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CCNA Guide to Cisco Networking Fundamentals Fourth Edition

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Title: CCNA Guide to Cisco Networking Fundamentals Fourth Edition


1
CCNA Guide to Cisco Networking Fundamentals
Fourth Edition
  • Chapter 8
  • Advanced Routing Protocols

2
Objectives
  • Describe classful and classless routing protocols
  • Describe and configure RIPv2
  • Describe and configure EIGRP
  • Describe and configure OSPF
  • Control routing traffic

3
Classful and Classless Routing Protocols
  • Classful routing protocols
  • Summarize networks to their major network
    boundaries (Class A, B, or C)
  • Do not carry subnet mask information in their
    routing table updates
  • Cannot be used in networks with either
    discontiguous subnets or networks using variable
    length subnet masks (VLSM)
  • Examples RIPv1 and IGRP

4
Classful and Classless Routing Protocols
(continued)
5
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6
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7
Classful and Classless Routing Protocols
(continued)
8
Classful and Classless Routing Protocols
(continued)
9
Classful and Classless Routing Protocols
(continued)
  • Classless routing protocols
  • Allow dynamic routing in discontiguous networks
  • Carry subnet mask information in the routing
    table updates
  • Examples RIPv2, EIGRP, OSPF, and BGP

10
Classful and Classless Routing Protocols
(continued)
11
Classful and Classless Routing Protocols
(continued)
12
Classful and Classless Routing Protocols
(continued)
13
Classful and Classless Routing Protocols
(continued)
14
Routing Information Protocol version 2
  • RIPv2 is a set of extensions to RIPv1
  • Still a distance-vector routing protocol that
    uses the normal measures of hold-down timers and
    split horizon to prevent routing loops
  • Suffers from RIPv1s major drawback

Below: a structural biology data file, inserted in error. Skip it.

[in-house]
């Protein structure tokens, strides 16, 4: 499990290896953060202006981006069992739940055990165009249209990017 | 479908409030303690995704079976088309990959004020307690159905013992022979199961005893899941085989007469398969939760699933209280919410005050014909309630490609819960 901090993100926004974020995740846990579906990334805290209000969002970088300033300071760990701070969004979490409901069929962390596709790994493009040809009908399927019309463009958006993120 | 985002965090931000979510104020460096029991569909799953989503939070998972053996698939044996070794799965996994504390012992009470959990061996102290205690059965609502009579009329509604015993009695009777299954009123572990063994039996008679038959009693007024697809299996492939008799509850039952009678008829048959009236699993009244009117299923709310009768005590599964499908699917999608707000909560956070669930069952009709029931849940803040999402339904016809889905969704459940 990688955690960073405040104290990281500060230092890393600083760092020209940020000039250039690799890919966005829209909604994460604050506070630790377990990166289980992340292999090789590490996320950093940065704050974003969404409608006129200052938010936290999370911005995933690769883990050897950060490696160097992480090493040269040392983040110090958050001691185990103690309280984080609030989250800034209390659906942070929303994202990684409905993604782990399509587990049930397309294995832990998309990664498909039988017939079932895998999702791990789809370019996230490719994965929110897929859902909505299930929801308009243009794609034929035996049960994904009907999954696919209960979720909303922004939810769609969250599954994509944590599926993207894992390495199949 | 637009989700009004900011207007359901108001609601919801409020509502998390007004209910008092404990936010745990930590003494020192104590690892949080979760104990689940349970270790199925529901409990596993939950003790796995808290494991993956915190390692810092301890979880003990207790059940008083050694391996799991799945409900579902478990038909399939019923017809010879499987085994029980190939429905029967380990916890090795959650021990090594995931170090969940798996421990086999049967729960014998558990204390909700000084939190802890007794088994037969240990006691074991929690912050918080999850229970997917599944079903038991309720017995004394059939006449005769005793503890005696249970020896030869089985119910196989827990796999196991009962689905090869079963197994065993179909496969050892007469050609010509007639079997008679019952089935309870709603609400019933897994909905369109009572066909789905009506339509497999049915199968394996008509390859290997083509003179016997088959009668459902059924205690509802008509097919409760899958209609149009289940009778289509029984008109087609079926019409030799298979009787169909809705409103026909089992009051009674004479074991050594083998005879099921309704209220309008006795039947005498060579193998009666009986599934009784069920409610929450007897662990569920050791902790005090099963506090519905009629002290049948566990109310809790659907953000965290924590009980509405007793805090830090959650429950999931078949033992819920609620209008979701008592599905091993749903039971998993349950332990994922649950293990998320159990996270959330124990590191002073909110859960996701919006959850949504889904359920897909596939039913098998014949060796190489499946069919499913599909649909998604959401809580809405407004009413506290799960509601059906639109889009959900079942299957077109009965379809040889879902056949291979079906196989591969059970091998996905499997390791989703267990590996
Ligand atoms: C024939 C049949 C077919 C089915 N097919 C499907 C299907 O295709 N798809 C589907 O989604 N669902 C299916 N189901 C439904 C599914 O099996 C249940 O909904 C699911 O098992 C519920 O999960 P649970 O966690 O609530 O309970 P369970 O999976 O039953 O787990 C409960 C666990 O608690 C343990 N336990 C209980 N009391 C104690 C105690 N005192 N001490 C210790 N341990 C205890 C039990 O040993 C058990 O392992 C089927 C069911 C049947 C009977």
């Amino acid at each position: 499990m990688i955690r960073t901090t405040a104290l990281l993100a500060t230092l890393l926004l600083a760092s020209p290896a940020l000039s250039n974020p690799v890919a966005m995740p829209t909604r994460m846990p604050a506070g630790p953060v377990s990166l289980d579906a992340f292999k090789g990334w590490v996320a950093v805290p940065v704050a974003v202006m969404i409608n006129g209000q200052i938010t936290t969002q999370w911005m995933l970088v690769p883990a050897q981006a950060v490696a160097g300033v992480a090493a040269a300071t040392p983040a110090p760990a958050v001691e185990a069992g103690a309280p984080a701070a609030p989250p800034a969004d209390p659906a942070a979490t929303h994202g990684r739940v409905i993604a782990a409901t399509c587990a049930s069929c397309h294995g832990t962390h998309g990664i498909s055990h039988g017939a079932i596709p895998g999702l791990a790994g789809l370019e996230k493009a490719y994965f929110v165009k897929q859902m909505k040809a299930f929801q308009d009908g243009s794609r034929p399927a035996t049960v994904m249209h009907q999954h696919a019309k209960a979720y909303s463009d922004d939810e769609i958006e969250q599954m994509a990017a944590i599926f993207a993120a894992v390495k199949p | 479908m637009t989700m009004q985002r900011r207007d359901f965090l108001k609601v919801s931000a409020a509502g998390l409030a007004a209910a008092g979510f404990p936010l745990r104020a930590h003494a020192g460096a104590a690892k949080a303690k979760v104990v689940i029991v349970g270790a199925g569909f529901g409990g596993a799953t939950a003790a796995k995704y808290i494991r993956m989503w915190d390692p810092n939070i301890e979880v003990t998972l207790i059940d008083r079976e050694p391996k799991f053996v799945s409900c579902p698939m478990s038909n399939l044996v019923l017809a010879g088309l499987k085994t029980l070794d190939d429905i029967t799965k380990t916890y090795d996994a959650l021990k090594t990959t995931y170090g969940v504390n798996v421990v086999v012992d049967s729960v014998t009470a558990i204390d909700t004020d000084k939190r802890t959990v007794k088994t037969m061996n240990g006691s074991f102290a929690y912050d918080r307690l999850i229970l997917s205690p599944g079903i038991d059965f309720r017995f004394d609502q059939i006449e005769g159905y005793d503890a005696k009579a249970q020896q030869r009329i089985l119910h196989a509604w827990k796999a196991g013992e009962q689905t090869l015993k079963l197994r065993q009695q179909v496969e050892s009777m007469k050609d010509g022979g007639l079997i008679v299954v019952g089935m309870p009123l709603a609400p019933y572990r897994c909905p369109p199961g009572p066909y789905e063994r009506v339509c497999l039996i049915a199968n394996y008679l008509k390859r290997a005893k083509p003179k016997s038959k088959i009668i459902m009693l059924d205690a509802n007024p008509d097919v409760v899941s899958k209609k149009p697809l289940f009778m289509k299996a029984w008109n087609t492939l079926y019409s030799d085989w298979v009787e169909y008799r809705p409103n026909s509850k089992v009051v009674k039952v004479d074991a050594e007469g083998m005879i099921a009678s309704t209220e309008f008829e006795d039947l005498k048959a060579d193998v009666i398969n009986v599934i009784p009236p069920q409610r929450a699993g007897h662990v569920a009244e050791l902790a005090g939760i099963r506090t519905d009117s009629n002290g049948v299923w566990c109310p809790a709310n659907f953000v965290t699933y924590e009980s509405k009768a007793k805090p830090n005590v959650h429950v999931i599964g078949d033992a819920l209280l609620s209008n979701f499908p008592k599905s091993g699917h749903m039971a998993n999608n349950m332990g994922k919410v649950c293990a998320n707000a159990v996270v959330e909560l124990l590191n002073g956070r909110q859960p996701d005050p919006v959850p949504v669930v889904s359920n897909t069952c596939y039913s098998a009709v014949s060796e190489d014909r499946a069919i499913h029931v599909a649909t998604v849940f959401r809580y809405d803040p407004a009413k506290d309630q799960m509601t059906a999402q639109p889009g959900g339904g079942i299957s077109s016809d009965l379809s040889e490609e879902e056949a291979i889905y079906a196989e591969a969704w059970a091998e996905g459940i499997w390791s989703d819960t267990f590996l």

• The major change from RIPv1 is RIPv2s ability to
    carry subnet mask information
  • RIPv2 multicasts its updates using the multicast
    address of 224.0.0.9
  • RIPv2 provides a way to authenticate routing
    peers to provide enhanced security to a network

15
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16
Routing Information Protocol version 2 (continued)
17
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18
Routing Information Protocol version 2 (continued)
19
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20
Routing Information Protocol version 2 (continued)
  • Another enhancement of RIPv2 ability to
    authenticate routing peers
  • Configuring RIPv2 authentication requires the
    following steps
  • Define a key chain
  • Define keys in the key chain
  • Enable authentication on the interface by
    specifying the key chain to be used
  • Enable either clear text or MD5 authentication
  • Manage the keys (optional key lifetimes)

21
Routing Information Protocol version 2 (continued)
22
Routing Information Protocol version 2 (continued)
23
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24
Enhanced Interior Gateway Routing Protocol
  • Enhanced Interior Gateway Routing Protocol
    (EIGRP)
  • A Cisco proprietary classless protocol designed
    to overcome the limitations found in IGRP
  • Still a distance-vector routing protocol at its
    core
  • Protocol Dependent Modules (PDMs)
  • Allow EIGRP to carry multiple routed protocols
    within their own native packet formats
  • EIGRP uses nonperiodic, partial, and bounded
    routing table updates

25